Miami Hurricanes football coach Al Golden reflected on the first year and a half of his tenure at the U on Monday, lamenting the endless scandals and dust-ups that have garnered more notoriety for his team than its on-field exploits.
"It's been TMZ since I've been here," he said, making reference to the gossip website. " It's been tough on the coaches. It's been tough on me, personally. There's not one minute I go to bed that I don't think I'm fighting that with the team. I'm looking forward to the day where we're focused on our opponents and getting our players better and not talking about all that."
Before the Canes played their first game under Golden in 2011, the Nevin Shapiro scandal erupted. The ensuing NCAA investigation into impermissible benefits received by former Canes from the former booster has yet to be completed, and it continues to loom over the program.
Besides the Shapiro-related issues, Golden has had to dismiss players for multiple team rules violations and issue plenty of suspensions to other players for violating team rules. Last week, WR Rashawn Scott, LB Eddie Johnson, and special teamer Gabe Terry were left at home while the team traveled to play at Virginia.
Golden has tried to get his players to become more accountable, in part by establishing a council of team leaders with the authority to suspend their own teammates. "We need guys to hold each other accountable, not be afraid to enter the danger," Golden said. He did not mention whether any of last week's suspensions were imposed by the council.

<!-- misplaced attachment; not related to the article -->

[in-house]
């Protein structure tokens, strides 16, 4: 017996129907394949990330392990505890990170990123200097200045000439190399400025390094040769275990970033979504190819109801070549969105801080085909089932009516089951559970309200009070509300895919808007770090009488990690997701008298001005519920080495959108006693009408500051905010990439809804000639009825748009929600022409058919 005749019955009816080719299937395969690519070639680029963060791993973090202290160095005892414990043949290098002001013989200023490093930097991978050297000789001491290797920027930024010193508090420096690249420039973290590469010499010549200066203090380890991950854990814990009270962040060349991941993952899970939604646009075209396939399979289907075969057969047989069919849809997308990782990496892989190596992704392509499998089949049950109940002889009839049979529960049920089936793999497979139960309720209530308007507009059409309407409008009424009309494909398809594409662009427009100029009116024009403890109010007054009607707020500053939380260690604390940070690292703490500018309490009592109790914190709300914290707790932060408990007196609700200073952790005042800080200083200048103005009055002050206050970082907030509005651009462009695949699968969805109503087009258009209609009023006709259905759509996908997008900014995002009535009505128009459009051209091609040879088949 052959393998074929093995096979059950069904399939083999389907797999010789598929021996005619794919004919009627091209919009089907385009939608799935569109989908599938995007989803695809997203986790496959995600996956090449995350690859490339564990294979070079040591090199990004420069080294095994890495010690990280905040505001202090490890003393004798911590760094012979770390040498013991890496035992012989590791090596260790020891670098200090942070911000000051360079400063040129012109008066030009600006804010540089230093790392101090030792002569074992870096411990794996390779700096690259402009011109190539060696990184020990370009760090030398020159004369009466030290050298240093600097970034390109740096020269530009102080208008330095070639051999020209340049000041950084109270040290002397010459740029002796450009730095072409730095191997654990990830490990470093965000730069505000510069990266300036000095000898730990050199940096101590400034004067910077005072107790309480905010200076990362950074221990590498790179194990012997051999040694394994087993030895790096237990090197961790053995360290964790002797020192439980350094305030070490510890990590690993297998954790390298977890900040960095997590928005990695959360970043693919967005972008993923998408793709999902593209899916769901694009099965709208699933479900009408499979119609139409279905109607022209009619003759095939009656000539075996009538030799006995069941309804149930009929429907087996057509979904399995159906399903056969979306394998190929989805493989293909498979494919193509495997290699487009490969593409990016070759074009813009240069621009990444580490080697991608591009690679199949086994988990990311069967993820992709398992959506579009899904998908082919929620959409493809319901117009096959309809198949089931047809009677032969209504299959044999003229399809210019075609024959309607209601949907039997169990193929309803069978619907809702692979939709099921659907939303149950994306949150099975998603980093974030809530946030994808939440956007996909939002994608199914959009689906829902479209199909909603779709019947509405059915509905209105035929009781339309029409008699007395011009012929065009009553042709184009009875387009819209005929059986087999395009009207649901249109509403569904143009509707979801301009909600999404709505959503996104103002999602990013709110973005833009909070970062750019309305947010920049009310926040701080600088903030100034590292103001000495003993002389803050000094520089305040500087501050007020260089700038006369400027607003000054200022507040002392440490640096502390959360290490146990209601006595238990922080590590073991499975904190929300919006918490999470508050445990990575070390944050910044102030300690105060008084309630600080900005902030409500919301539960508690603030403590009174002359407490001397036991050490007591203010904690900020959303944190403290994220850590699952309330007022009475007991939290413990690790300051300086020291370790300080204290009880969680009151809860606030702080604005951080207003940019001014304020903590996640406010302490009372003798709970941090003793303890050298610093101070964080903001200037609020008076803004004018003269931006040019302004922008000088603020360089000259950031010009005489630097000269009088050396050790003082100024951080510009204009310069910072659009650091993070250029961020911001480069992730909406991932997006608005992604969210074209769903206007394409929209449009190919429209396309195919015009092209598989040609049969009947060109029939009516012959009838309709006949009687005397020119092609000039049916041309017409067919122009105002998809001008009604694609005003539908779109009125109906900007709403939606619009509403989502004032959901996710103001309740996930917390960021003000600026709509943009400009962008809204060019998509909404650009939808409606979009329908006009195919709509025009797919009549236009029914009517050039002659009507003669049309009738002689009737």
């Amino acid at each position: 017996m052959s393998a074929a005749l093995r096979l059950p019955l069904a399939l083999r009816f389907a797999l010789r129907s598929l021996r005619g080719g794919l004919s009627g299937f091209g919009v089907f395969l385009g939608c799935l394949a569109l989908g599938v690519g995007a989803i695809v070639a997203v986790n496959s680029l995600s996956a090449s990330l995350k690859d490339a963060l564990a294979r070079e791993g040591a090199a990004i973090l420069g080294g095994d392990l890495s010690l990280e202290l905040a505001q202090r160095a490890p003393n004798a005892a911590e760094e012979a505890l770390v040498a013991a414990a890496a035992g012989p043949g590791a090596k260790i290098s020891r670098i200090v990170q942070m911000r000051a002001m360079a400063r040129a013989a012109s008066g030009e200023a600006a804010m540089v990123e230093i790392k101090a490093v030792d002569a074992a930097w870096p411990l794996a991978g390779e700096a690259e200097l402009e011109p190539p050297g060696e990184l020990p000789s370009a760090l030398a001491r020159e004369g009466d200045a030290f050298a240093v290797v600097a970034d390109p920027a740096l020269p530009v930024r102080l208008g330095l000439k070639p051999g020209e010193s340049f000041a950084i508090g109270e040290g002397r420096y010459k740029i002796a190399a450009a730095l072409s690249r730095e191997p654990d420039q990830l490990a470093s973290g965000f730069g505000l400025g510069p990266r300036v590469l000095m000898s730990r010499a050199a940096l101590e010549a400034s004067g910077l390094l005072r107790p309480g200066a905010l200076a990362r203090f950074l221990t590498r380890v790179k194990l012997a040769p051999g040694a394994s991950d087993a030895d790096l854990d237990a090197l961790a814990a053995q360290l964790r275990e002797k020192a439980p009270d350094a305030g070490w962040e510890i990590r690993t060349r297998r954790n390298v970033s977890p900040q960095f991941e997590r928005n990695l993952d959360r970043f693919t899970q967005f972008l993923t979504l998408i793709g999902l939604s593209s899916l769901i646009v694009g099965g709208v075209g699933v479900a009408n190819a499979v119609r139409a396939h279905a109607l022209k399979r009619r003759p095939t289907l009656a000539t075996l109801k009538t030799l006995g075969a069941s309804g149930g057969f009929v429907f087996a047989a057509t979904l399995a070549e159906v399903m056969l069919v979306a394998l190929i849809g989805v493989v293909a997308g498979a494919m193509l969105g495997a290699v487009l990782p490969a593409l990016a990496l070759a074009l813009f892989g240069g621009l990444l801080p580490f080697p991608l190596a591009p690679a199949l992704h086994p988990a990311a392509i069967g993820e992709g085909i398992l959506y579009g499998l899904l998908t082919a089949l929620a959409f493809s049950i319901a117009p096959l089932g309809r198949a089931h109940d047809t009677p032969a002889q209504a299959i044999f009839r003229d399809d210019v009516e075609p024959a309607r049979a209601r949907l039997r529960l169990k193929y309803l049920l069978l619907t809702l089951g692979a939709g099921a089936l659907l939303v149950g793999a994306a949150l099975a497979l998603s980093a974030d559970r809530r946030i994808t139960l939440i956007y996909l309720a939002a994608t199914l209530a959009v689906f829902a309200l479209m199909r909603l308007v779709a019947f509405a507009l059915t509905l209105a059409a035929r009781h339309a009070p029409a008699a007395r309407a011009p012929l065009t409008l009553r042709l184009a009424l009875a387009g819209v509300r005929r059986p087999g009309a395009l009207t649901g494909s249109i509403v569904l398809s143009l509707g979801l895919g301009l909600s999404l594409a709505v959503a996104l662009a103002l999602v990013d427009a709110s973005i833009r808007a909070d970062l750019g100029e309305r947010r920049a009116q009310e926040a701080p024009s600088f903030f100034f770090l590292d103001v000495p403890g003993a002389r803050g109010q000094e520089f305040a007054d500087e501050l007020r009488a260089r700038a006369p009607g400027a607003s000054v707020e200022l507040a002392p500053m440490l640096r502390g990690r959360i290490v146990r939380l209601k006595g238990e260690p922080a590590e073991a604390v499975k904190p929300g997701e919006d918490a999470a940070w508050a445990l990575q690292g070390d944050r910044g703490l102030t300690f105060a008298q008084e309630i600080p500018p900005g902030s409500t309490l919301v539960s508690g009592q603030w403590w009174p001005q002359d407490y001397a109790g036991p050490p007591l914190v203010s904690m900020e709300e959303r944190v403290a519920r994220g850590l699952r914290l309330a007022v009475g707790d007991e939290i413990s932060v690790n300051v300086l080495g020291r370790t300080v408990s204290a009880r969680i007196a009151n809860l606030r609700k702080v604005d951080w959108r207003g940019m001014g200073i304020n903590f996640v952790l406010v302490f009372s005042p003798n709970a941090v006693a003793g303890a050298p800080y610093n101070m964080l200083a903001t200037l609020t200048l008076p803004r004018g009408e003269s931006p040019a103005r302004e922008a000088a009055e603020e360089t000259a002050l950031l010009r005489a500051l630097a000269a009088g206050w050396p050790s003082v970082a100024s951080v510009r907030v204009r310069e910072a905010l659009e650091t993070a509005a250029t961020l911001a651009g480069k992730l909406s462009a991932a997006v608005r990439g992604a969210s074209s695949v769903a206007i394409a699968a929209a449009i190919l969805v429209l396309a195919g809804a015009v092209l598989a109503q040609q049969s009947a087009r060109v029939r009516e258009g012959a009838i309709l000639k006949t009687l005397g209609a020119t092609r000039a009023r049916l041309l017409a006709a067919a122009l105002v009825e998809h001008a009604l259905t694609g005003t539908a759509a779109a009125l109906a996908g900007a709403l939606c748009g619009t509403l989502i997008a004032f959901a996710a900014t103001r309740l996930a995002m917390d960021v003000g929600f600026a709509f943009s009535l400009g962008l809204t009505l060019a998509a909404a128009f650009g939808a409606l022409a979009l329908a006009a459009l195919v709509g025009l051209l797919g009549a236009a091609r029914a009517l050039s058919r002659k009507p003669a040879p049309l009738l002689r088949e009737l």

"We need more of that right now," Golden said. "Because you have to break the cycle. You can't hand down (poor decision-making) as acceptable to the next generation of Miami Hurricanes. You just can't."
Senior CB Brandon McGee is one of the players on the council. He told the Palm Beach Post Monday, "It's going to be tough love," referring to how the players will deal with disciplinary issues. "We're not going to say, 'Oh, it's OK.'"
While the 5-5 Canes may appear to have little to play for this season, they still have an outside shot at reaching the ACC Championship Game, provided they beat Duke on the road next week.
But the honor council is clearly designed with longer-term benefits in mind. In the lore of UM, the great teams of the 80s, 90s, and 00s were great in part because players continually feared losing starting jobs to teammates who outworked them in practice and stayed focused in team meetings.
Golden wants to re-instill that attitude at Miami, and recognizes that he will get more buy-in from his players if he gives them some amount of ownership in the system. Installing a player council will not solve all of UM's football problems, but it can certainly go a long way.